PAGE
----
Barrington himself is a good example. He majored in communications and English, graduating in an era of 10% unemployment. Eventually he got what was essentially an entry-level bookkeeping job at an investment management firm; within two years he'd moved to the marketing side of the company.
During that time he made it his business to get trained as a chartered financial analyst. Now he's a senior finance analyst at MoneyRates.com.
Who knows what chances await you in one of those 10 states? Consider all options instead of putting on "My destiny is in New York" blinders.
Direct your employment search toward one or more of those 10 states vs. just striking out toward where you think the work might be. A man interviewed in the video accompanying this article drove from Pennsylvania to North Dakota because he'd heard that jobs were plentiful. He found he didn't have the right experience to get hired.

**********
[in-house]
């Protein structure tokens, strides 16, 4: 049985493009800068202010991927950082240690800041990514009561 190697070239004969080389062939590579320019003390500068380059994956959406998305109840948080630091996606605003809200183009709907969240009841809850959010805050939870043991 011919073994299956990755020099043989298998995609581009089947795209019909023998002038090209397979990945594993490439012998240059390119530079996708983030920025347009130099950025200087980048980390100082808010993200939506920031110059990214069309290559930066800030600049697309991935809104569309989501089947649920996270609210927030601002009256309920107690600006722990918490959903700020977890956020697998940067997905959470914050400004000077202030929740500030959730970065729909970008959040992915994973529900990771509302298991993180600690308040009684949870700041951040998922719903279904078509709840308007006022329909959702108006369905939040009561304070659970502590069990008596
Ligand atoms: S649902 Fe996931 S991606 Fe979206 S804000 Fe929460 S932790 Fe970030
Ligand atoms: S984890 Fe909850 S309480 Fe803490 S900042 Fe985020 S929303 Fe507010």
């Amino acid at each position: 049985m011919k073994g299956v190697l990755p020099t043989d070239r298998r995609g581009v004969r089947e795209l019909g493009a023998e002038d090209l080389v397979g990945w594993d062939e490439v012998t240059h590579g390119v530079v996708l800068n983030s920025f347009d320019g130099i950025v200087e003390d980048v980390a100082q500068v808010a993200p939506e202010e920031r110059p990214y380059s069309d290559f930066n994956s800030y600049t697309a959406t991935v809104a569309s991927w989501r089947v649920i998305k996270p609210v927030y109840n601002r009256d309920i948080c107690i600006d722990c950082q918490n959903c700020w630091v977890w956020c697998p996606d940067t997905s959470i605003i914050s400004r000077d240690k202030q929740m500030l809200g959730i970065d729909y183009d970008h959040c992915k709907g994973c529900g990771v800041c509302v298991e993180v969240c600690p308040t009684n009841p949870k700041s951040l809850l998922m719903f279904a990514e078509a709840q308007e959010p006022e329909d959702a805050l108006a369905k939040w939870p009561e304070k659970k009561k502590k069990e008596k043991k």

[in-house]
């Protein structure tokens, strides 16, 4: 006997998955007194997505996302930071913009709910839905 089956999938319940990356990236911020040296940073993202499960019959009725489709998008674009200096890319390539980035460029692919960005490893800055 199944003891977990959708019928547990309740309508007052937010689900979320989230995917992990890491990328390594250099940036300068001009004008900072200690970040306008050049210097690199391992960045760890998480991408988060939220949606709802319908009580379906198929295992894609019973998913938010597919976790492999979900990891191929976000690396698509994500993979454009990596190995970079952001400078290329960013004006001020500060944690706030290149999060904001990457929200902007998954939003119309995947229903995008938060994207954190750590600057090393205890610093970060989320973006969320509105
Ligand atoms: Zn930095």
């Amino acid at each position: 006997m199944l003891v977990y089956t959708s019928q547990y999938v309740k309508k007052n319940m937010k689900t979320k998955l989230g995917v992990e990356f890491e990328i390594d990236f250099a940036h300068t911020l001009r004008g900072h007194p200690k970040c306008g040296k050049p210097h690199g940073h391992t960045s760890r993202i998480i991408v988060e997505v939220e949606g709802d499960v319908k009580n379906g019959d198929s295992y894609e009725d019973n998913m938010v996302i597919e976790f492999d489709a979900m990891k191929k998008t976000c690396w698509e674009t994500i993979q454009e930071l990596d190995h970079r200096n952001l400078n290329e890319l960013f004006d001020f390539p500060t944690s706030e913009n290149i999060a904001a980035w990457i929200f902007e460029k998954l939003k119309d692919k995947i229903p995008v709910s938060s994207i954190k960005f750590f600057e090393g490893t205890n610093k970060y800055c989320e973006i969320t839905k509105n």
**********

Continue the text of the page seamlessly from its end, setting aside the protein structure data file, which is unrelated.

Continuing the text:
But there's more than one kind of work in North Dakota and in the other nine states, too. Taking a job in what you might consider the hinterlands isn't settling for less. It's positioning yourself for the next stage of your life.
It's a living
Going to a place where you stand a better chance of success – job opps, lower cost of living -- means you can start paying down any student loans and/or consumer debt.
You'll avoid the dreaded résumé gaps, too. If no jobs in your field are to be had right now, then a job -- any job -- could do more than pay the bills. It may show future employers that you have initiative and a sense of responsibility.
Pretend you're a human resources manager. Your first interviewee spent 18 months sending out e-résumés and tweeting about the impossibility of finding the "right" job. The second is a young person who did what needed to be done: She took the best gig she could find in a place she'd never been, and she succeeded.